About This Chapter
Who's it for?
This unit of our AP Physics 1 Homeschool course will benefit any student who is trying to learn about direct current circuits. There is no faster or easier way to learn about this type of electric circuit. Among those who would benefit are:
- Students who require an efficient, self-paced course of study to learn about electric current and resistance, the components of parallel and series circuits, Kirchhoff's rules, Ohm's law and calculations involving power and equivalent resistance.
- Homeschool parents looking to spend less time preparing lessons and more time teaching.
- Homeschool parents who need a physics curriculum that appeals to multiple learning types (visual or auditory).
- Gifted students and students with learning differences.
How it works:
- Students watch a short, fun video lesson that covers a specific unit topic.
- Students and parents can refer to the video transcripts to reinforce learning.
- Short quizzes and a direct current circuit unit exam confirm understanding or identify any topics that require review.
Direct Current Circuit Unit Objectives
- Explain the difference between direct and alternating current
- Name the units used to measure current and resistance
- List factors affecting electrical resistance
- Understand the applications of Ohm's law
- Solve equations for energy and power
- Identify an electric circuit's components
- Differentiate between series and parallel circuits
- Calculate equivalent resistance
- Apply Kirchhoff's rules
1. What is Electric Current? - Definition, Unit & Types
Like a river current is the flow of water molecules, electrical current is the flow of charged particles. In this lesson, we're going to explore what electrical current is, what causes it, and that, unlike a water current, electrical current doesn't always flow in one direction.
2. Electrical Resistance: Definition, Unit & Variables
We'll take a shopping trip to the mall to learn how electrical resistance works and how it is affected by resistivity, conductor dimensions, and temperature. We'll also take a look at several common appliances that take advantage of resistance to function.
3. Ohm's Law: Definition & Relationship Between Voltage, Current & Resistance
Did you know that electrical current is affected by the voltage and resistance in a circuit? In this lesson, we'll use Ohm's law, which tells us how current, voltage, and resistance are related, as we work through several electric circuit examples.
4. Calculating Energy & Power in Electric Circuits
In this video lesson, you will learn how to find the power in an electric circuit using either the voltage or the resistance in the circuit. See how this power translates into the energy we see at work in light bulbs and other electrical products.
5. Electric Circuit Fundamentals: Components & Types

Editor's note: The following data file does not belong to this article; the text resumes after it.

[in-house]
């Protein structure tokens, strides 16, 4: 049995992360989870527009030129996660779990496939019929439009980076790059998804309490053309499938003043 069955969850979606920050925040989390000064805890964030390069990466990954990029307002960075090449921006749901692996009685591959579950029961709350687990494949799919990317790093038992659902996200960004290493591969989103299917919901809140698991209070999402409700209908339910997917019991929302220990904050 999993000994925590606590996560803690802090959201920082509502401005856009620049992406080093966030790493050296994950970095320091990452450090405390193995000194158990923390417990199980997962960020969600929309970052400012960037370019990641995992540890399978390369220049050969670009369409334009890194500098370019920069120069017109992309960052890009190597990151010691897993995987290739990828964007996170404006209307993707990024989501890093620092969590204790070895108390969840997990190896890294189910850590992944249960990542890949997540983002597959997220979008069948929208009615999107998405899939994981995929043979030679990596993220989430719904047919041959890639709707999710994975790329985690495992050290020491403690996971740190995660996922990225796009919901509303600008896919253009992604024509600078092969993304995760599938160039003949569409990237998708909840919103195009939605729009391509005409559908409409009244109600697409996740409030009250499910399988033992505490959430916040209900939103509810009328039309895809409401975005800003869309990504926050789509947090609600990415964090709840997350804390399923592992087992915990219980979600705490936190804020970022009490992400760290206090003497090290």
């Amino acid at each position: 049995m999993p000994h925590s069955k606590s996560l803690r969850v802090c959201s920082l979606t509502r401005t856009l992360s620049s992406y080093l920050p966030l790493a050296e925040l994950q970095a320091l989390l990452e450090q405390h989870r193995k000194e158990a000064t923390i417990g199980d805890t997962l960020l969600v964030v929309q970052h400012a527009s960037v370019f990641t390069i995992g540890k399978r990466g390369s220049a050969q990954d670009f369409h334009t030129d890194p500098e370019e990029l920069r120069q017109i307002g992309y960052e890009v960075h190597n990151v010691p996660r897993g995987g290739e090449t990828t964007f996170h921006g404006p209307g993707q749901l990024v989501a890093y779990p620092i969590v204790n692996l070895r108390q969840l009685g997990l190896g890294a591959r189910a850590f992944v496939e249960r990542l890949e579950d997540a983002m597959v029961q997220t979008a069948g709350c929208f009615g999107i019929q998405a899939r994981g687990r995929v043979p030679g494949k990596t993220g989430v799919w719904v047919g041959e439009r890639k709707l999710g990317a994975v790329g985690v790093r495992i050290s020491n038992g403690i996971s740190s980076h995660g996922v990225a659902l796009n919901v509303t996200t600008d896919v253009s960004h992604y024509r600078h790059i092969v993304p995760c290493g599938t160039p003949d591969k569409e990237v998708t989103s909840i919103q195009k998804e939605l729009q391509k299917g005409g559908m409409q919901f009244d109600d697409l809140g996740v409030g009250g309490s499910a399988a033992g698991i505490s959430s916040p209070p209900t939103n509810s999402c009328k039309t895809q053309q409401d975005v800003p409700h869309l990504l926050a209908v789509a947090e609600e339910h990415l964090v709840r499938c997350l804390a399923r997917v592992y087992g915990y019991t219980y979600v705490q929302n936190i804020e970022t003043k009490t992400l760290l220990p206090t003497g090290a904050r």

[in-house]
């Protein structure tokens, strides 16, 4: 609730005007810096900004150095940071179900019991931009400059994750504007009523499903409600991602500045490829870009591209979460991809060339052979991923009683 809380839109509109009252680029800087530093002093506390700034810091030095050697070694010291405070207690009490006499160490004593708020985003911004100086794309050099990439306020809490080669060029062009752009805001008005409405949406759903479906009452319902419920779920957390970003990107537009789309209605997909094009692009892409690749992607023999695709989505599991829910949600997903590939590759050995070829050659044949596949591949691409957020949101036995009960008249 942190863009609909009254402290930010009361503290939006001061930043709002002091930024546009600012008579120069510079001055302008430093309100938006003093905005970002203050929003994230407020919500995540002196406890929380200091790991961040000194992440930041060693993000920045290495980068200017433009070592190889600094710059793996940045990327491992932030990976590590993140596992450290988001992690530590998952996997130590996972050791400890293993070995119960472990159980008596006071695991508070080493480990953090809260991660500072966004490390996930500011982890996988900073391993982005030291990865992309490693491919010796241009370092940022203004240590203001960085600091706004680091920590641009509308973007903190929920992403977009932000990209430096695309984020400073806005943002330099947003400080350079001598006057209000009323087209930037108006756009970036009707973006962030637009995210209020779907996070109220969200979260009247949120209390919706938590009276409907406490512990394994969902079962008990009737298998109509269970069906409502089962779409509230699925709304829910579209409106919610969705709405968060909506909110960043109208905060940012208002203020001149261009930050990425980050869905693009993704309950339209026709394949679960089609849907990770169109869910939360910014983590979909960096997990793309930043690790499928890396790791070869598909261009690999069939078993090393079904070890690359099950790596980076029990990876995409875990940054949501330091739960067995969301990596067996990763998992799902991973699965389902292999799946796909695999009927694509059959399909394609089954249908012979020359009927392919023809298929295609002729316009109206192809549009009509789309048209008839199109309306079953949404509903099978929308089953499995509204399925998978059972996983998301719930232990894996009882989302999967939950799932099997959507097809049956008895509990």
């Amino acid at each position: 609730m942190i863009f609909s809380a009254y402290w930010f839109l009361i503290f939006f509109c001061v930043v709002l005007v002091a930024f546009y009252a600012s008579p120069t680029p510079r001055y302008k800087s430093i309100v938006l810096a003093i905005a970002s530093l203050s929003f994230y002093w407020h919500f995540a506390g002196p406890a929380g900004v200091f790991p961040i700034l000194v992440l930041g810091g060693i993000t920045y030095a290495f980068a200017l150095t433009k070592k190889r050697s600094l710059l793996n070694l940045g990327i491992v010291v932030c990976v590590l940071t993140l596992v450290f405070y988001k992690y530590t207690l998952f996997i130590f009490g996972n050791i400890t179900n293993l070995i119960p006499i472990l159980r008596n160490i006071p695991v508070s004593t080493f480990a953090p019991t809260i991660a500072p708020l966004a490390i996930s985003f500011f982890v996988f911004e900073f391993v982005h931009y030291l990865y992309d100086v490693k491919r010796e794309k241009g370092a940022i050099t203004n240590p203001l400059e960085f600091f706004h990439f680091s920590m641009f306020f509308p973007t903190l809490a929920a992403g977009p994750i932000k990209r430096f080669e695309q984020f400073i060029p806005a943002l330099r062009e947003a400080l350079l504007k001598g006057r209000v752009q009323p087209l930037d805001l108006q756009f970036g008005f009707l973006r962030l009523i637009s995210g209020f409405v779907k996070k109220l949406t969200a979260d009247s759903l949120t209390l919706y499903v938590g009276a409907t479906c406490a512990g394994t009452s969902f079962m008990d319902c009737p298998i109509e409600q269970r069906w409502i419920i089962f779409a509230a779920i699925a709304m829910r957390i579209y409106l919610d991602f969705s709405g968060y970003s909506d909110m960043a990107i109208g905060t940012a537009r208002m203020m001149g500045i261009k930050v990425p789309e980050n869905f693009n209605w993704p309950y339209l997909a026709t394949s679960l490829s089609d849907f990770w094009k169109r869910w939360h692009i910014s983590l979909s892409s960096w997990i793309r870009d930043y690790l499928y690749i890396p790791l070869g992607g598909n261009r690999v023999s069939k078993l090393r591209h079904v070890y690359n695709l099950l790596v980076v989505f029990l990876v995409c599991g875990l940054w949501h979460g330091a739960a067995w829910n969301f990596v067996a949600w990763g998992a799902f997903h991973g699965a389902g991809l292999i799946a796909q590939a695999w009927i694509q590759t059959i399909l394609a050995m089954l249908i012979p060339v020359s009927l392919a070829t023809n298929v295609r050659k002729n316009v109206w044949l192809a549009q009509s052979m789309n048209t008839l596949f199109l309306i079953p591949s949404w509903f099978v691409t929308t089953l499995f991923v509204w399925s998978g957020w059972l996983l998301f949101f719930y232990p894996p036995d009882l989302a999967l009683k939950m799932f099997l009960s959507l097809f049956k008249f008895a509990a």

Electric circuits can be configured to power several loads, such as light bulbs, in series or in parallel. In this lesson, we'll look at both types of circuits and see how the voltage, current, and resistance are affected by installing additional loads.
6. Series Circuits: Definition & Concepts
When you flip a switch to turn your lights on, you are completing a circuit and providing a pathway for electrons to flow. In this lesson, you'll learn how connecting devices in a series along that circuit affects the current and resistance throughout.
7. Parallel Circuits: Definition & Concepts
People moving through an airport are similar to electrons moving through a circuit. Parallel circuits are one type of simple circuit, and they get their name from the multiple, parallel paths they provide for electron flow.
8. Finding the Equivalent Resistance: Series, Parallel & Combination Circuits
How does resistance impact the way that electrical currents flow through a circuit That's what we are exploring in this lesson. We'll check out resistance in the three main kinds of circuits and practice calculating this value.
9. Applying Kirchhoff's Rules: Examples & Problems
Ohm's Law can be useful for analyzing simple circuits, but when circuits are more complex, as they often are, we can instead analyze the circuits using Kirchhoff's rules. Learn about Kirchhoff's rules in this lesson.
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Other chapters within the AP Physics 1: Homeschool Curriculum course
- AP Physics 1 Vectors: Homeschool Curriculum
- AP Physics 1 Kinematics: Homeschool Curriculum
- AP Physics 1 Newton's Laws: Homeschool Curriculum
- AP Physics 1 Work, Energy, & Power: Homeschool Curriculum
- AP Physics 1 Linear Momentum: Homeschool Curriculum
- AP Physics 1 Motion: Homeschool Curriculum
- AP Physics 1 Oscillations: Homeschool Curriculum
- AP Physics 1 Rotational Motion: Homeschool Curriculum
- AP Physics 1 Electrical Forces and Fields: Homeschool Curriculum
- AP Physics 1 Mechanical Waves: Homeschool Curriculum